• perceptron will make a finite number of mistakes if data is separable by a margin and bounded
• Ex. 2: generalization analysis, risk bounds
• Bound with high probability the true risk
• Bound includes the empirical risk and some measure of model complexity
• Related to bias-variance
• Vapnik-Chervonenkis dimension:
• how many points can the hypothesis class shatter
• label in all possible binary configurations
• Smaller complexity -> smaller gap between empirical risk and true risk

## Principal Components Analysis

• Realign data vectors along new basis
• New dimensions ordered by amount of variance
• (Usually) truncate to first few dimensions, removing noise from directions of less variance
• Computed by eigendecomposition of covariance matrix
• Or equivalently, singular-value decomposition of data matrix

## EM for Gaussian Mixture Models

• Mixture model: randomly sample from set of sub-distributions, then sample from chosen distribution
• Gaussian mixture model: each sub-distribution is a Gaussian
• Often used for clustering
• Latent variables: which Gaussian each data point came from
• never observed, so we keep track of it as a random variable from a multinomial probability
• Latent variables make log-likelihood non-convex
• Expectation maximization:
• E-step: given current Gaussian parameters and prior, estimate the probability of each latent variable
• M-step: given current latent variable probabilities, set Gaussian parameters to maximize the expected log likelihood under those distributions.

## Variational EM and K-Means

• EM can be interpreted as maximizing a lower bound on the true log likelihood
• First scale each setting in the expectation summation by a variational distribution q divided by itself (so 1.0)
• Bound comes from applying Jensen’s inequality when we move the log from outside to inside the expectation
• Limiting q distribution to independent multinomials for each example gets the standard EM algorithm
• Limiting q to point distributions (and making the Gaussians spherical) gets k-means
• K-means:
• E-step: assign all points to their nearest mean
• M-step: recompute mean of points assigned to each cluster
• Also a bound on log-likelihood, but has discrete point distributions, so optimization isn’t as smooth

## Bayesian Networks

• Describe conditional independence relationships with a directed acyclic graph
• Nodes are variables
• Edges between variables
• The factorized probability distribution includes the conditional probability of child given its parents
• Explaining away
• observing a child makes the parents dependent
• but if child is unobserved, parents are independent
• Markov blanket: variables that need to be observed to make a variable independent of all other variables
• Children, parents
• Parents of children
• Variable elimination algorithm for exact inference
• dynamic programming method to avoid redundant computation
• choose variable to eliminate
• sum out all settings of variable over relevant factors
• compute new factor
• function of any other variables in summed out factors
• rewrite probability using new factor

## Hidden Markov Models

• Special structured Bayes nets
• Used for modeling sequences, often time series
• Hidden states form a Markov chain
• past is independent of future given present
• Observed values depend on hidden state
• Forward-backward inference
• compute forward messages: probabilities of state and previous evidence
• compute backward messages: probability of future evidence given state
• combine and normalize to get marginal probabilities

## Markov Random Fields

• Undirected graph to describe independence structure
• Probability factorized into potential functions for each clique of the graph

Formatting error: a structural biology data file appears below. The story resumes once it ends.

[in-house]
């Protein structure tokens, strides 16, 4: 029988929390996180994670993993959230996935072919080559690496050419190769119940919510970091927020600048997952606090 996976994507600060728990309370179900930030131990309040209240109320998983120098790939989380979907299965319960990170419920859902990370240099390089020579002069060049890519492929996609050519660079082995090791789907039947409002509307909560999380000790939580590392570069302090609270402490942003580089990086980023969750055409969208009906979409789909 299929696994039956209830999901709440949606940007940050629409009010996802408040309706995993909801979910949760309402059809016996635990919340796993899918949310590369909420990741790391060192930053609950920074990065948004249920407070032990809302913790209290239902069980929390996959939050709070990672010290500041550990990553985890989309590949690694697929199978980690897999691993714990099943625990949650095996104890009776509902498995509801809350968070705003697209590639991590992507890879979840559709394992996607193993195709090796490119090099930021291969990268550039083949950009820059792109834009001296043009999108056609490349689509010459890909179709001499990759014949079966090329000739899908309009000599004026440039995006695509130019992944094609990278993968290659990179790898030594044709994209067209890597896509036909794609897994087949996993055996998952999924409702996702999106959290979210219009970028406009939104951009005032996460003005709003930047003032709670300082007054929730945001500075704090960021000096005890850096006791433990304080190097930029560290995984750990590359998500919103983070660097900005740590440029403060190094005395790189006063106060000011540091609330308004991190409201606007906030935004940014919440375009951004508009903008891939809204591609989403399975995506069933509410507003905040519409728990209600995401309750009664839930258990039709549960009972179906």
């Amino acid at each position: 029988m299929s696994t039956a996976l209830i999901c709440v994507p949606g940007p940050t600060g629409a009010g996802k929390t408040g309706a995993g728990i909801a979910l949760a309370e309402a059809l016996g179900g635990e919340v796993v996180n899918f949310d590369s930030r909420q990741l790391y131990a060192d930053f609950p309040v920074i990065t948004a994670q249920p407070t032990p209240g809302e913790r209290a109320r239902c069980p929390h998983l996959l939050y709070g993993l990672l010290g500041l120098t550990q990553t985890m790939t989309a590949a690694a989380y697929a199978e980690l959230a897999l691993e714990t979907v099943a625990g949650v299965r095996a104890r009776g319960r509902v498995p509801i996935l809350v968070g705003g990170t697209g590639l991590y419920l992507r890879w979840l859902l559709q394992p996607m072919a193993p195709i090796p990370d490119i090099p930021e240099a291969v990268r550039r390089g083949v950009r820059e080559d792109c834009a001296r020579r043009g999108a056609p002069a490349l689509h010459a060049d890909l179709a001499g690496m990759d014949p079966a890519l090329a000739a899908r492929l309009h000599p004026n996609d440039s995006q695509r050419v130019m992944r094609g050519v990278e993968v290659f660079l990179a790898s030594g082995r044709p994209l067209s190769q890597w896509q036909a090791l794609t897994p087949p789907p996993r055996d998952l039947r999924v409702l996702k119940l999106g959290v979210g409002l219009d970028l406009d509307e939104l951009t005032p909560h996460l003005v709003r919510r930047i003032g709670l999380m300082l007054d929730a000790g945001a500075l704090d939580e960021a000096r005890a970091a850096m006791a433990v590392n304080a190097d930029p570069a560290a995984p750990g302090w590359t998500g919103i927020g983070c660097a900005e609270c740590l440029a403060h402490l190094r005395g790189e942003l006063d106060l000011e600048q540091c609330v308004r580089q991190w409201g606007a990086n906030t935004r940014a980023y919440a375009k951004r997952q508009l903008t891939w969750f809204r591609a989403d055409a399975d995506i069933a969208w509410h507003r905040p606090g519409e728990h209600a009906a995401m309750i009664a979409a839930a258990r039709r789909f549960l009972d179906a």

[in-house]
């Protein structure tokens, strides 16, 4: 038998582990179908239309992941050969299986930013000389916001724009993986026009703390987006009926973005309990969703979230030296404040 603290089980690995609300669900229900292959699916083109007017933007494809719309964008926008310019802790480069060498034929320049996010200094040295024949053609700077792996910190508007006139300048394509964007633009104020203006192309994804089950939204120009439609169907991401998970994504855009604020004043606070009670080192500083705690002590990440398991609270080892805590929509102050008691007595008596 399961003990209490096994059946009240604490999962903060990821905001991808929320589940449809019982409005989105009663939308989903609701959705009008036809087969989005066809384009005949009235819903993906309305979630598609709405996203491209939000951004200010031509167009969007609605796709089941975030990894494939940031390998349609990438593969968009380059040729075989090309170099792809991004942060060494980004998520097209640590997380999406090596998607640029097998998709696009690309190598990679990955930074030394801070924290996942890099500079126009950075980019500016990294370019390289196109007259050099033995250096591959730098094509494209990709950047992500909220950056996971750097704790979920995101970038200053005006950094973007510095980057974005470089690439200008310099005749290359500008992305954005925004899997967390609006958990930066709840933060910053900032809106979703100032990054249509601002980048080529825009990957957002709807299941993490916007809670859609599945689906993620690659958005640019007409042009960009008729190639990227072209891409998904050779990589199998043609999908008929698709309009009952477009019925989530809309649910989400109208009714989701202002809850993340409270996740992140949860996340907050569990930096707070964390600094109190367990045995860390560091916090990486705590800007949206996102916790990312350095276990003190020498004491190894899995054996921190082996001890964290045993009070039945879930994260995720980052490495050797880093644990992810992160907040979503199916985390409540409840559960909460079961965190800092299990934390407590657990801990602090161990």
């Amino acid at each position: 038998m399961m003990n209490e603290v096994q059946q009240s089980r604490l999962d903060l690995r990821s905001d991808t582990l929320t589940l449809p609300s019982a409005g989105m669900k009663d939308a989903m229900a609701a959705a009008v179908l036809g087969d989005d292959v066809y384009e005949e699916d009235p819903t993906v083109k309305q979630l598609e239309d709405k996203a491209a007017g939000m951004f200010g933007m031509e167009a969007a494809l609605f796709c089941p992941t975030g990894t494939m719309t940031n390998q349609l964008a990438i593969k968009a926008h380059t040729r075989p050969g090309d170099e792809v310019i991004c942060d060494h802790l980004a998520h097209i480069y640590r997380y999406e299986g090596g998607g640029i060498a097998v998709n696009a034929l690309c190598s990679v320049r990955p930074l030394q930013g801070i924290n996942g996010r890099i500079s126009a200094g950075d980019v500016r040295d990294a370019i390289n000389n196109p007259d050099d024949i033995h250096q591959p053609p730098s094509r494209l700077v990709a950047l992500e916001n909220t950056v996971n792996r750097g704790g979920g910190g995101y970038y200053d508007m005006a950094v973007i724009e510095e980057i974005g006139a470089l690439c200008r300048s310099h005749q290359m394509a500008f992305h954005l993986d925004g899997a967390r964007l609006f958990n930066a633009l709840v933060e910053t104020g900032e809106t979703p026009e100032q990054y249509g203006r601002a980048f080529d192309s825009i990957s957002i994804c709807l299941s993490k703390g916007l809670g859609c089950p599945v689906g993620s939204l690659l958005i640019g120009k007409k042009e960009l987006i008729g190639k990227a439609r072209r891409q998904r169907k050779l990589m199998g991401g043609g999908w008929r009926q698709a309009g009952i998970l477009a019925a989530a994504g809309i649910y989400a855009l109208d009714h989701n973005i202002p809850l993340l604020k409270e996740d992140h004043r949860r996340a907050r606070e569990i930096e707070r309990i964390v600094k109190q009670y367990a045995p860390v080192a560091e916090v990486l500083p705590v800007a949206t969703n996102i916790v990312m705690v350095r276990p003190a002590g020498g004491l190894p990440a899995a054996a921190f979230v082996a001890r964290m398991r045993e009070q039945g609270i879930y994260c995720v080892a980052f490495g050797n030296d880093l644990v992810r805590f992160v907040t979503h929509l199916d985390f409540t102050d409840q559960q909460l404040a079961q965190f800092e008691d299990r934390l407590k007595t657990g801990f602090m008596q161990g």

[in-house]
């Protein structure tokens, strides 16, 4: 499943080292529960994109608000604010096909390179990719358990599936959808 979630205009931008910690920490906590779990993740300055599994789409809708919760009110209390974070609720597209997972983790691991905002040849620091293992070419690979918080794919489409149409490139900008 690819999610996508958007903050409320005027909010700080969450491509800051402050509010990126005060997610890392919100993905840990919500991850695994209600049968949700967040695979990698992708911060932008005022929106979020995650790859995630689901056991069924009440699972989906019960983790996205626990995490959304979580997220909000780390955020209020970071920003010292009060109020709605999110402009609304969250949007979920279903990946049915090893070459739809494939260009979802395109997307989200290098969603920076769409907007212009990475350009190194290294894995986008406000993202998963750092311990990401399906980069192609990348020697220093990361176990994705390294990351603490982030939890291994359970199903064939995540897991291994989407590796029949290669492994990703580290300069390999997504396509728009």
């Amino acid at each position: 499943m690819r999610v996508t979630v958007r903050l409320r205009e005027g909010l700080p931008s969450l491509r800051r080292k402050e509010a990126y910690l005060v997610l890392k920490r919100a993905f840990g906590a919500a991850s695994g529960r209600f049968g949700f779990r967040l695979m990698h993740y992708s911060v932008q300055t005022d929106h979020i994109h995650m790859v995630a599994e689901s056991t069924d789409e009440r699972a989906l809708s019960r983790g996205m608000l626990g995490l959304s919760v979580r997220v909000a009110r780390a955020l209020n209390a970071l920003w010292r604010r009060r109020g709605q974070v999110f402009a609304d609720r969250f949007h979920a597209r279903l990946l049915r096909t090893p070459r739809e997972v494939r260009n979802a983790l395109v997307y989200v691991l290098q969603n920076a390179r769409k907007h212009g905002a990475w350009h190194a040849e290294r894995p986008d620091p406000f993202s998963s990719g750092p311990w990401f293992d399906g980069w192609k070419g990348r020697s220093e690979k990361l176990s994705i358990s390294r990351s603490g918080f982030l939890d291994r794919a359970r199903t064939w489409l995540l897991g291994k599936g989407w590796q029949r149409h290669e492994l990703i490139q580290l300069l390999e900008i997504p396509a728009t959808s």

• Can convert Bayes net to MRF, but lose independence of parents if child is unobserved
• connect all mutual parents
• Markov blanket in MRFs: all neighbors in graph
• Collect and distribute belief propagation in trees is exact
• Choose node to be root
• compute messages from leaves, then leaf-parents, etc. until root has all messages from entire tree
• compute outgoing messages from root, then from root-children, etc. until leaf has messages from root
• Fuse messages into beliefs
• Loopy belief propagation is only an approximation in general, but it works well in practice

## Structured Prediction

• A structured predictor is a function that outputs a complex object. Typically the object is a set of dependent variable states, such as a graph structure, a tree, a path, etc.
• Structured output learning is the task of learning the parameters for a structured predictor.
• Aside from probabilistic graphical models, other frameworks for structured prediction typically involve learning parameters for an optimization, such as learning the weights for a minimum-spanning-tree problem.
• Structured perceptron tries to enforce that the score of the ground-truth structures are better than the scores for any other possible output.

## Reinforcement Learning

• Learner receives (1) state, (2) action, (3) result, (4) reward.
• (Depending on setting, the learner may also get to choose the action.)
• Key challenge: delayed rewards require learner to figure out what states and actions led to the reward.
• Most algorithms represent problems as Markov decision processes.
• Pr(s' | s, a): probability of transitioning to next state given the current state and action.
• Allows for randomness as a result of an action.
• A policy is a function that reads in a state and returns an action.
• We can evaluate a policy by considering the expected reward if the learner uses the policy.
• The expected discounted reward scales future rewards by an exponentially decaying weight, allowing us to reason about the expected reward of a learner running for infinite steps into the future.
• The expected reward of the optimal policy has a recursuve form, known as the Bellman equation.
• Q-learning attempts to learn a function approximating the expected discounted future reward given the current state and an action (the q-function).
• Can be updated by taking a gradient step in the loss, which is the difference between the empirical estimate of the q-function and its current value.
• The q-function can be approximated by any other function, so modern reinforcement learning is typically done by training a neural network to mimic the q-function.

## Deep Learning

• Aside from larger datasets and faster computation (e.g., on GPUs), various techniques have been developed to overcome vanishing gradients to allow training of much deeper models than in previous years.
• New activation functions like rectified linear units (ReLUs) partially prevent gradients from vanishing by not squashing one side of the function. Many other variations have been proposed and experimented with.
• Stochastic optimization methods, especially adaptive ones that adjust learning rates per parameter.